Vitamins in Your Thirties and Forties
In Your Thirties …
What’s going on
This is the decade when a lot of us are thinking about fertility: getting pregnant, trying to get pregnant, or worrying that you’ll never have the opportunity to try to get pregnant. Fertility is not the only story here, though. Most thirty-somethings are pushing themselves very hard, with only the occasional thought about how 38 is nearer to 40 than 30. It’s a time when you are trying to progress in your career, with busy days, not enough rest and too many ready-made meals. There is a lot of stress involved and the body’s robbed of micro-nutrients by lifestyle. Unless you’re absolutely clear that you’ll never want children, women’s health expert advocates “using nutrients to preserve fertility – as an insurance policy. We can’t change the quantity of our eggs but we can change the quality.
The vitamins to take now:
Folic acid (vitamin B9) is key here, along with the other B vitamins. They’ll help you cope with overall stress and pre-menstrual tension, too – so even if reproduction’s off the agenda, it’s a good one for combating general thritysomething burnout. Taking 25-50mg of vitamin B5 per day is really important for adrenal function, which regulates your production of the “stress hormones” adrenaline and cortisol. Along with that, you need decent amounts of antioxidants like vitamins C and E, which help to reduce the age-related deterioration in the eggs’ DNA.
West is particularly keen on vitamin D. This is the workhorse of the immune system and some of our research shows us how deficient many women are in it, especially when it comes to pregnant women. The incidence of vitamin D deficiency in pregnant women is unacceptably high, especially during winter and spring. We believe that the routine provision of a daily supplement throughout pregnancy would decrease the number of mothers who are vitamin D-deficient and reduce related risks, such as rickets, to their babies.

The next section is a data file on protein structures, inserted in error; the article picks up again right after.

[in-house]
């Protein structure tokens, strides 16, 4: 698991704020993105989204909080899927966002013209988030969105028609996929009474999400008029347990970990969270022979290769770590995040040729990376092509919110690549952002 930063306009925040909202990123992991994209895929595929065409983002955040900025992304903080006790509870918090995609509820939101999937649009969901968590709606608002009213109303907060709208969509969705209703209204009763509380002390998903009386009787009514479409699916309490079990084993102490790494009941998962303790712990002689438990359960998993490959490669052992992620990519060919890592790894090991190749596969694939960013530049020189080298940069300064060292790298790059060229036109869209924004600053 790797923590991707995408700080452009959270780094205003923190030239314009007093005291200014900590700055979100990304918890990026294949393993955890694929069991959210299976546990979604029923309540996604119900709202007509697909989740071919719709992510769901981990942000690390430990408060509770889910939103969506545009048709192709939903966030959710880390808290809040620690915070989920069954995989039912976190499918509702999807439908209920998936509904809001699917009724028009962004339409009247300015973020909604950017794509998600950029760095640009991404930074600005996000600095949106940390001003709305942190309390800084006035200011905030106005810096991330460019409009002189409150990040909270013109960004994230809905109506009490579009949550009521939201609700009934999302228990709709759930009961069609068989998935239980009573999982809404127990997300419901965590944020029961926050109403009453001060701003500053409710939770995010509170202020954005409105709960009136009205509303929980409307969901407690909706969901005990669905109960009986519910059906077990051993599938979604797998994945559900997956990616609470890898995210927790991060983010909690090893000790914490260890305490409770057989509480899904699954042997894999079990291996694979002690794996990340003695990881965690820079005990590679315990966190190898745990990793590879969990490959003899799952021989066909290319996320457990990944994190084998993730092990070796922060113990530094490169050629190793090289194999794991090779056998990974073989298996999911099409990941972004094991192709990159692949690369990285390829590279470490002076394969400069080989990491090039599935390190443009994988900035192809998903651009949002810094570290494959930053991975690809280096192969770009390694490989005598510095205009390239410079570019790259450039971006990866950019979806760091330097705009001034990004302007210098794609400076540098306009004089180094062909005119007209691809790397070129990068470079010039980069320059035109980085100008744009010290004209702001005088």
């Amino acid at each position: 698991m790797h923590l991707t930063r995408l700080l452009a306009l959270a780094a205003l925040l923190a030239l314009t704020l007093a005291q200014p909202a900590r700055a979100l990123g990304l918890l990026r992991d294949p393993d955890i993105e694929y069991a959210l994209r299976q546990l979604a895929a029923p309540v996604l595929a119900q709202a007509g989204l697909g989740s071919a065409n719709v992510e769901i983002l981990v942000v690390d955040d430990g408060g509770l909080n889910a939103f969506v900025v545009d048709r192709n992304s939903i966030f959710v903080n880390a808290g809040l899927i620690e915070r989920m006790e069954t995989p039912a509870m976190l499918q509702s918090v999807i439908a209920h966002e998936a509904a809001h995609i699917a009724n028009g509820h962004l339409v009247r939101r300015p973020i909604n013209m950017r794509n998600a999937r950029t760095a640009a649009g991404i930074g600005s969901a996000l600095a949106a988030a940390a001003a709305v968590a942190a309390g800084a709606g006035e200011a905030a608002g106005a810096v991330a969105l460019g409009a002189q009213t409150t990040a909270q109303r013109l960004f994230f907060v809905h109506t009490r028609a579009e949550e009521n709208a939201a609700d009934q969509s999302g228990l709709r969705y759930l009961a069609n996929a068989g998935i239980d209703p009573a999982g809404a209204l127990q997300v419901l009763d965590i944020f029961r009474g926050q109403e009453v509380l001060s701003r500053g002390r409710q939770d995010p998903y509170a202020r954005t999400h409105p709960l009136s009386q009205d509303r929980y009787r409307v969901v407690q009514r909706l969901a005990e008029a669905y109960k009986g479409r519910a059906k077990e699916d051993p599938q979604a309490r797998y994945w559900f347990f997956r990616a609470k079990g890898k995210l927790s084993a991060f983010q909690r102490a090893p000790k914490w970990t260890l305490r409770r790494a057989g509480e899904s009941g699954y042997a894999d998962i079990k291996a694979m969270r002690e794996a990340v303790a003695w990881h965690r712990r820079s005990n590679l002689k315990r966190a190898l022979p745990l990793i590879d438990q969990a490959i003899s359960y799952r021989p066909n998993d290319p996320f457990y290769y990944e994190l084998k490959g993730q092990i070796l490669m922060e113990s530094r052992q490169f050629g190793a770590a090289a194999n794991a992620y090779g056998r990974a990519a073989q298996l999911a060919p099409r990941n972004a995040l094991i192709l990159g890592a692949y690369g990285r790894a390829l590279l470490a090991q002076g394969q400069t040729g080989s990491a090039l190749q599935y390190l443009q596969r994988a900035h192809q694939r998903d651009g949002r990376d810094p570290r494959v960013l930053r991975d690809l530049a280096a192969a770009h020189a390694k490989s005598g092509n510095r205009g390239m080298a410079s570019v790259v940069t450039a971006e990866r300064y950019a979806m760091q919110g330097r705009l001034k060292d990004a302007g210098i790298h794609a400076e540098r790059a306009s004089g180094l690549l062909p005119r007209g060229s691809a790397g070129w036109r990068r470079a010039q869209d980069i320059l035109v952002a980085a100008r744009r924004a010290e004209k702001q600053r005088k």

On the other hand, pregnancy’s definitely a time to avoid overdosing on vitamin A, which can cause birth defects; this strengthens the argument for a tailored pre-natal multivitamin if you become pregnant. Further research backs this up, too. A study of 400 pregnant London women last year – all of whom had vitamin and mineral deficiencies at the start – found this type of supplement cut the risk of having a baby with low birth weight.
In Your Forties …
What’s going on:
This is the time when it really hits you that your body’s not what it used to be. One obvious reason is the run-up to the menopause. You may well not complete it (the average age of menopause is at the beginning of your fifties) but if your periods stay completely stable you’ll be lucky and you may find yourself hammered syndrome. We usually get more swings before night sweats.
In our youth-focused culture, that can be quite hard to accept; which may also be one reason why, from our mid-forties on, we’re more prone to mental health problems like stress or depression: the incidence is up to around one in four, whereas fewer than 20 years ago it was one in five, which remains the incidence for women in their mid-thirties to mid-forties. Perhaps more surprisingly, it’s also in this decade that women are starting to drink more, and more frequently, than in the previous couple of decades – and that’s particularly women in responsible, professional jobs, too.
The vitamins to take now:
Vitamins obviously aren’t the sole solution to any of these issues, but they may be useful for combating some of the effects. You need B complex, including vitamin B6. As the “stress’ vitamins, they can help reduce the raging PMS, too. Expert also recommends antioxidant vitamins A and E, and especially vitamin C. Vitamin C manufactures collagen, which is also good for your skin, hair and nails. In fact vitamins C is a bit of an all-round star at this sate of life. It’s helpful if you’re having difficult heavy periods, because we need it in order to absorb iron effectively – and you also need it if you’re boozing too much, because alcohol hampers your absorption of this vitamin.
In addition, there’s been considerable work on how micro-nutrients – vitamins and minerals – support the brain: including assisting essential fatty acids to be incorporated into the brain and helping amino acids convert into neurotransmitters. If your levels of these aren’t high enough, the researchers argue, it will contribute to mental health problems. This means B vitamins again – for instance, folic acid appears to reduce our levels of the amino-acid homocysteine, which is associated with depression – and, yet again, the multi-tasking vitamin C, 500mg twice per day is ideal.